Integrating Social Media with Customer Service

Monday, September 21, 2009

In May, the day before I was supposed to fly to the East Coast for a week of workshops and meetings, my laptop hard drive started acting up and threatened to crash.  A bit stressed, I twittered about this and one of the managers at Celebration Hotel, where the Florida workshop was being held and where I would be staying, sent me this reply:

hotel social media

My loyalty does not come easily when it comes to hotels. While I appreciate swank or luxury, as long as a hotel is clean, safe and relatively comfortable, I am fine. By paying attention to what I needed however, and offering a solution before I even had to ask, this upscale hotel has earned a customer for life.

One of the things that is important to note about this interaction is that I didn't point out the hotel name in my tweet about my laptop; so it wasn't a matter of the hotel just looking at their @ replies or doing a search for their hotel name on Twitter.  They were actively paying attention to their guests, even before my arrival.  If done poorly, this type of attention could come across as creepy - and many companies do this poorly.  If done well, as it was here, it is useful - both to me for peace of mind with my computer and presentation needs and for the hotel since it will earn them loyal and future revenue whenever I am in the Orlando area.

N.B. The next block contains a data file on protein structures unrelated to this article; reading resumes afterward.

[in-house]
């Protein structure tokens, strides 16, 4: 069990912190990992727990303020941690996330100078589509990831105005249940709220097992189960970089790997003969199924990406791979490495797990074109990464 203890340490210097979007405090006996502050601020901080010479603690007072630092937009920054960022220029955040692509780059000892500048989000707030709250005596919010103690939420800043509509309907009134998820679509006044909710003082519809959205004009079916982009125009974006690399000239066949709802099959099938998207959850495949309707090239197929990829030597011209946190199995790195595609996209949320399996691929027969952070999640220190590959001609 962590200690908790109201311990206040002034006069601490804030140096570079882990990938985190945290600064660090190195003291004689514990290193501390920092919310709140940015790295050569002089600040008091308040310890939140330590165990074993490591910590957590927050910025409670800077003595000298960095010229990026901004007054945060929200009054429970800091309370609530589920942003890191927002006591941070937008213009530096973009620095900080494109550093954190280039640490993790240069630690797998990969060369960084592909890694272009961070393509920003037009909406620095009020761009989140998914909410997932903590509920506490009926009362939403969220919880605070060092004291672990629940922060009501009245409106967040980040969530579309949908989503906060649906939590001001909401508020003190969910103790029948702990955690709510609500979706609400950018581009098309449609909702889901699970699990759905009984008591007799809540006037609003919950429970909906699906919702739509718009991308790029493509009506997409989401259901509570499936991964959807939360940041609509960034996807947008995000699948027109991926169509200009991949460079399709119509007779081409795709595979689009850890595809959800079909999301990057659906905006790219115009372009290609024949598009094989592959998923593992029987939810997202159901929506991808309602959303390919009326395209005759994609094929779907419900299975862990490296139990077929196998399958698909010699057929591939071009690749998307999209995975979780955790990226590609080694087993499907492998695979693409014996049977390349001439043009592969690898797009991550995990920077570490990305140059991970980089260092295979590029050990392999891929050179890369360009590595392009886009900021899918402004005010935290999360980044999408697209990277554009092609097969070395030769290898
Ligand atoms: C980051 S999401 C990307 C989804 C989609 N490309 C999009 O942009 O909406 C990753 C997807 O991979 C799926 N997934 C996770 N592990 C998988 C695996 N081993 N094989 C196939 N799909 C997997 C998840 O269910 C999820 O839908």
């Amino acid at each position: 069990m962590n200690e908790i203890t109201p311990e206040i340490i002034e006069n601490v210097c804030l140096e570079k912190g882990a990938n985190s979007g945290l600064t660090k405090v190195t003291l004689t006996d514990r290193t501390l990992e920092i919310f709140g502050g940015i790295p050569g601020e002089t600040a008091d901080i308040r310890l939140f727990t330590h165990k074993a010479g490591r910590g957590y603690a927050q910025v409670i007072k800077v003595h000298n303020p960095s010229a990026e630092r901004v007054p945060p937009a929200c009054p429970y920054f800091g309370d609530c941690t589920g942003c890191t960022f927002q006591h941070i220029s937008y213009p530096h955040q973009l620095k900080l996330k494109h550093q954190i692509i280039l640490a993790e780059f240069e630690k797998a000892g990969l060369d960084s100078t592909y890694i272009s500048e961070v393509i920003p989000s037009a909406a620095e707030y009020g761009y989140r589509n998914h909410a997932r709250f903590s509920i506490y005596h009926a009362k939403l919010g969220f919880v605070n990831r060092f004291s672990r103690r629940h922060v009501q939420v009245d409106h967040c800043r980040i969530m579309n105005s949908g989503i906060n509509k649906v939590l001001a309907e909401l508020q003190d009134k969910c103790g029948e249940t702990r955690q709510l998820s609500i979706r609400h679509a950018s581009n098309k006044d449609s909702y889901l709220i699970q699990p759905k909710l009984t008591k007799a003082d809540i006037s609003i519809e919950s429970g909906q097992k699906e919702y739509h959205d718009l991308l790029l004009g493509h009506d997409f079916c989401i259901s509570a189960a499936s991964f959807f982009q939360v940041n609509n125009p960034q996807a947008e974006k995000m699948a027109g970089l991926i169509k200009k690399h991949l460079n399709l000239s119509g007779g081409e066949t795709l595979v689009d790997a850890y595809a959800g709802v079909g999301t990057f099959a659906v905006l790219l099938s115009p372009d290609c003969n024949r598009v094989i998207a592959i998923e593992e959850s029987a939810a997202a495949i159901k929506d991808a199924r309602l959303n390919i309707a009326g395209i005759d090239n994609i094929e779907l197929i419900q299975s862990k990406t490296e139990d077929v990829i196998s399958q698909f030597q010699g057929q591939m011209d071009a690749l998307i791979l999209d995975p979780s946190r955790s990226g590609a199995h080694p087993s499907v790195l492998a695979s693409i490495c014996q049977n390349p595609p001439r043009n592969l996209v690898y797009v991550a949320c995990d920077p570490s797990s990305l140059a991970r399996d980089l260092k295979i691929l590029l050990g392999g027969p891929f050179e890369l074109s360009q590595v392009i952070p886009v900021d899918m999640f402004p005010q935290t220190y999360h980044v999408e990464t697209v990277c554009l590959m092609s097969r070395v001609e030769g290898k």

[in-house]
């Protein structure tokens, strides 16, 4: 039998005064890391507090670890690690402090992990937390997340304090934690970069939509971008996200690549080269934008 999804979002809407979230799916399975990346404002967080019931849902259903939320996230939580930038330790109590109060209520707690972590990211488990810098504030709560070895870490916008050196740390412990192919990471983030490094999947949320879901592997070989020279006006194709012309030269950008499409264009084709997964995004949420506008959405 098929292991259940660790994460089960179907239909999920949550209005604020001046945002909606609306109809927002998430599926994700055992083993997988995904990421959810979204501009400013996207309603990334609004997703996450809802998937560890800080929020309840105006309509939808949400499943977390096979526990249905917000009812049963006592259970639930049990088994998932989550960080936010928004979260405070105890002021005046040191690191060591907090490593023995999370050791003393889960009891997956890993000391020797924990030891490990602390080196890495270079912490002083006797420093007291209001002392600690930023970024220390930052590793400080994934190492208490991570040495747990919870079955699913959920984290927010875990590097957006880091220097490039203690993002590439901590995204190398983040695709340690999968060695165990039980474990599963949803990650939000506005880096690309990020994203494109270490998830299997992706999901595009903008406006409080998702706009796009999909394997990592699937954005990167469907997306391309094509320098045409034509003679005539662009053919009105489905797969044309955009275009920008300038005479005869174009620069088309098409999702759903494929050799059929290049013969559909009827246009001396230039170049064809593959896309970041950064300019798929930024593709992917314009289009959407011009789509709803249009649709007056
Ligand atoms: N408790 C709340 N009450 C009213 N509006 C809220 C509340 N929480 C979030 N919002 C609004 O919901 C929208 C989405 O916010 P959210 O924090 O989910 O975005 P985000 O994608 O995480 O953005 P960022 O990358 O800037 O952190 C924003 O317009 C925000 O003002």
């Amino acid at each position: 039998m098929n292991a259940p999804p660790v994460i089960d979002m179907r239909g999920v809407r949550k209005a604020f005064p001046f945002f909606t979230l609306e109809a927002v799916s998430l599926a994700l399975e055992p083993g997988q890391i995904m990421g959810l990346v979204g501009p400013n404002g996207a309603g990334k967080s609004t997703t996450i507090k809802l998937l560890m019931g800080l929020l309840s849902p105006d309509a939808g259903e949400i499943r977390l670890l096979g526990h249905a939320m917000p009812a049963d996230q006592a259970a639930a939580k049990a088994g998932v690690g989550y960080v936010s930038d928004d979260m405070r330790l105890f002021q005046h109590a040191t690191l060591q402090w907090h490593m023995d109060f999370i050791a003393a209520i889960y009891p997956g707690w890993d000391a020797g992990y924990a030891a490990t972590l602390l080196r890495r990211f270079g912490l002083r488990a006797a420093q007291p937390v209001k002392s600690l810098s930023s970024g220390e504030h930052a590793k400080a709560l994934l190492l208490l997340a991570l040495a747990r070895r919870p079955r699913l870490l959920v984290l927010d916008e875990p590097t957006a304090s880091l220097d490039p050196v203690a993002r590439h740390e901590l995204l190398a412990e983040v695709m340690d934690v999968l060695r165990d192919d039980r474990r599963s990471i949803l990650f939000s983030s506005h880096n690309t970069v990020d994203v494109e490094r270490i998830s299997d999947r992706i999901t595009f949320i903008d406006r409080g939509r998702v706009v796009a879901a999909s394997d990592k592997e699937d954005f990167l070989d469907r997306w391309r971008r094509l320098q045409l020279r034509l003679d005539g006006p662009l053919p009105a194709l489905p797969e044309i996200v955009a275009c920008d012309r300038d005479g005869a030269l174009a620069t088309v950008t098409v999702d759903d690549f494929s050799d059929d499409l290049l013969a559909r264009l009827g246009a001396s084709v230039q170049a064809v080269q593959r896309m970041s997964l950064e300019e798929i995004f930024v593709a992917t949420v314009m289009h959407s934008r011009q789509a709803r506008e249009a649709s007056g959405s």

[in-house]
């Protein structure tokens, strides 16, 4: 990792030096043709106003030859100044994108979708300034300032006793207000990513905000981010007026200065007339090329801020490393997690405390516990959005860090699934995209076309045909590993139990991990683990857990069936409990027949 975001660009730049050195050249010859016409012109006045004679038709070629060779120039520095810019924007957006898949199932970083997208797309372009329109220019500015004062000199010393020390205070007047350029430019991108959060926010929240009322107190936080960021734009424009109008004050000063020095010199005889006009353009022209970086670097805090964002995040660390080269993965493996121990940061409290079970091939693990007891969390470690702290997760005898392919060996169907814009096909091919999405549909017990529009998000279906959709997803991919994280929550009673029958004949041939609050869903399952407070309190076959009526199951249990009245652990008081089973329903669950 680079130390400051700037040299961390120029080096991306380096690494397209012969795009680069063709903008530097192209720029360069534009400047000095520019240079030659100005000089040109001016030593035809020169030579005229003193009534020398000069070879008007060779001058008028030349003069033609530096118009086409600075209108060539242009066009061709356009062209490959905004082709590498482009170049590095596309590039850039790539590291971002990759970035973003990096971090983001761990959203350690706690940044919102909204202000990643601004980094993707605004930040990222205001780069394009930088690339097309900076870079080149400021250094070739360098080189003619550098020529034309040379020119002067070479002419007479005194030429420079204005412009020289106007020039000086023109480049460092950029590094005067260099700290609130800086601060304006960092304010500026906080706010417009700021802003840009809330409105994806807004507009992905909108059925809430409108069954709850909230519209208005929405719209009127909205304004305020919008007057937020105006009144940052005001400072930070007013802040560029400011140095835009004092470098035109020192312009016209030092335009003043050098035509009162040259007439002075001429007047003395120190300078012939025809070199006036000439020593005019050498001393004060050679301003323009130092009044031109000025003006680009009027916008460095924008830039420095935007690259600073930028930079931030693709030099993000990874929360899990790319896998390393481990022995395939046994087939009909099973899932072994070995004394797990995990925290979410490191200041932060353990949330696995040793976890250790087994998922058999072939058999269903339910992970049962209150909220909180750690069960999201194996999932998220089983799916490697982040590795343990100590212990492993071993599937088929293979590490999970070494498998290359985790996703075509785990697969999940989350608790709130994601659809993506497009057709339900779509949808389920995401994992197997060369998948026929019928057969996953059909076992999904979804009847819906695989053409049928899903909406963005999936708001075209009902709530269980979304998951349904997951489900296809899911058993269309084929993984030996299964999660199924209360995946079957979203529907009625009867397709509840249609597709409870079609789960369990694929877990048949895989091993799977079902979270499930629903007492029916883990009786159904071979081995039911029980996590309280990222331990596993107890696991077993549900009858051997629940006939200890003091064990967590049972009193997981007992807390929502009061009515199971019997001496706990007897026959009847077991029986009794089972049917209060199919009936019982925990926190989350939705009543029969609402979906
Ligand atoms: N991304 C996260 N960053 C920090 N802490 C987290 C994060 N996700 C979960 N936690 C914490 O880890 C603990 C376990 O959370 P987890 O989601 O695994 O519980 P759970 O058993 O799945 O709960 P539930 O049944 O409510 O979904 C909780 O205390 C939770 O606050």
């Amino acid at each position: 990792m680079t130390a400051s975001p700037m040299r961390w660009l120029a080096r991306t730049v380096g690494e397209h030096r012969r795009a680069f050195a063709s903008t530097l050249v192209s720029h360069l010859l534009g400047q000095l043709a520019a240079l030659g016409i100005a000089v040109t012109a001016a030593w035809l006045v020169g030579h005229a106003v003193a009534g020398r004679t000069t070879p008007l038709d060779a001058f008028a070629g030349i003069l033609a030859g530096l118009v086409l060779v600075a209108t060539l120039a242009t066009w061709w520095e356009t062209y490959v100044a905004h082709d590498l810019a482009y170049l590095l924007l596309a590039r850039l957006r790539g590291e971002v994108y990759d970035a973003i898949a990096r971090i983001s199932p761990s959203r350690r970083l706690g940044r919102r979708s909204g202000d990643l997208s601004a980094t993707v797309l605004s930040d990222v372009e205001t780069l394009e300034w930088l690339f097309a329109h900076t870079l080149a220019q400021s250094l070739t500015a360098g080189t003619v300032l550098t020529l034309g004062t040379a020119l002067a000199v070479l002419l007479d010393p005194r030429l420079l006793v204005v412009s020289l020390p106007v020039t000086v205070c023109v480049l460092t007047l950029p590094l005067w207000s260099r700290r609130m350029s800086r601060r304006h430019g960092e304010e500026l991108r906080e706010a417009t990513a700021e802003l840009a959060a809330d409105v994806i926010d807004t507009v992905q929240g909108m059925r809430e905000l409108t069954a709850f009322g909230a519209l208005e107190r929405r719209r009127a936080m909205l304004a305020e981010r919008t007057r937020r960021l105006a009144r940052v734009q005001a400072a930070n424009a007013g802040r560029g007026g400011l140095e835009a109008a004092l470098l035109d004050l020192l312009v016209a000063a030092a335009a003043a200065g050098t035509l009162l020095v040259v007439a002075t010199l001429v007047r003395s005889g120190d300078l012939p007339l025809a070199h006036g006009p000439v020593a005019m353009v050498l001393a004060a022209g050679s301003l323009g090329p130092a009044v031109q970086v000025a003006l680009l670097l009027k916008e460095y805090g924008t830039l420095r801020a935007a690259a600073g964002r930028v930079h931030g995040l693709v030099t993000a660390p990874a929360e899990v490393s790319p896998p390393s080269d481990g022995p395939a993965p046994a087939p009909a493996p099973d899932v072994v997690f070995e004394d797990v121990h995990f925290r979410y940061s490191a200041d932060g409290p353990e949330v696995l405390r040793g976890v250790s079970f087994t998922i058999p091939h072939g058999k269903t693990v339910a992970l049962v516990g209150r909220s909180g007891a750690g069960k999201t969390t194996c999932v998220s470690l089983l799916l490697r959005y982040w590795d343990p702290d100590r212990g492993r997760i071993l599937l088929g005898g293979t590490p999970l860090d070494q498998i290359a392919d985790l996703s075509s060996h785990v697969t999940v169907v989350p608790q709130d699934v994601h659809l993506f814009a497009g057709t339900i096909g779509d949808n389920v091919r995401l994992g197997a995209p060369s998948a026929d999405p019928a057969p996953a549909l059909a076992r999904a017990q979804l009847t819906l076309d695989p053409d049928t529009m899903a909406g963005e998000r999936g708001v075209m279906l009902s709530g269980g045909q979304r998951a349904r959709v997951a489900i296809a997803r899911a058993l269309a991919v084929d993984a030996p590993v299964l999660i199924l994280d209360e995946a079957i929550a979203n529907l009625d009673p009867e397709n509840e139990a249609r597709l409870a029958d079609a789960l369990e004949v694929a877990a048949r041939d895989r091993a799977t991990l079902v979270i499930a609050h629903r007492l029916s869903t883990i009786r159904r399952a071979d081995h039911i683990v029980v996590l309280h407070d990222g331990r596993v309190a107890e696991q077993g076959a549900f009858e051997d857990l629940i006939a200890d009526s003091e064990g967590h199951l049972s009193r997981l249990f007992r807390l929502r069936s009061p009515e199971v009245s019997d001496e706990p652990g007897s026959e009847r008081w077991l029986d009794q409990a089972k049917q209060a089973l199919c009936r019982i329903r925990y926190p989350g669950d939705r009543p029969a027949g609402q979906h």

One of the things the hotel could have done to make the experience even better, though, would have been to add a note under my file in their CRM so that the person at the front desk could follow up when I checked in. As it was, the knowledge of my predicament and the solution offered by the hotel stopped with the person in charge of the Twitter account. Adding this information to the CRM and having another employee follow up on it would have reinforced the fact that the hotel cares about their guests on a personal level.

This method of interoffice cross-communication can be employed by any company using social media, regardless of size.  If you are a one person show, keep notes in your client files on this type of interaction anyway, so that you can remember to follow up on it during your next consultation.  If you own a hair salon or a wedding dress shop or even a photography or wedding planning studio where multiple people may be working with a client, this type of high-touch service from every member of your company only reinforces in your client's mind that they made the right choice and that you are a safe investment of their wedding dollars.

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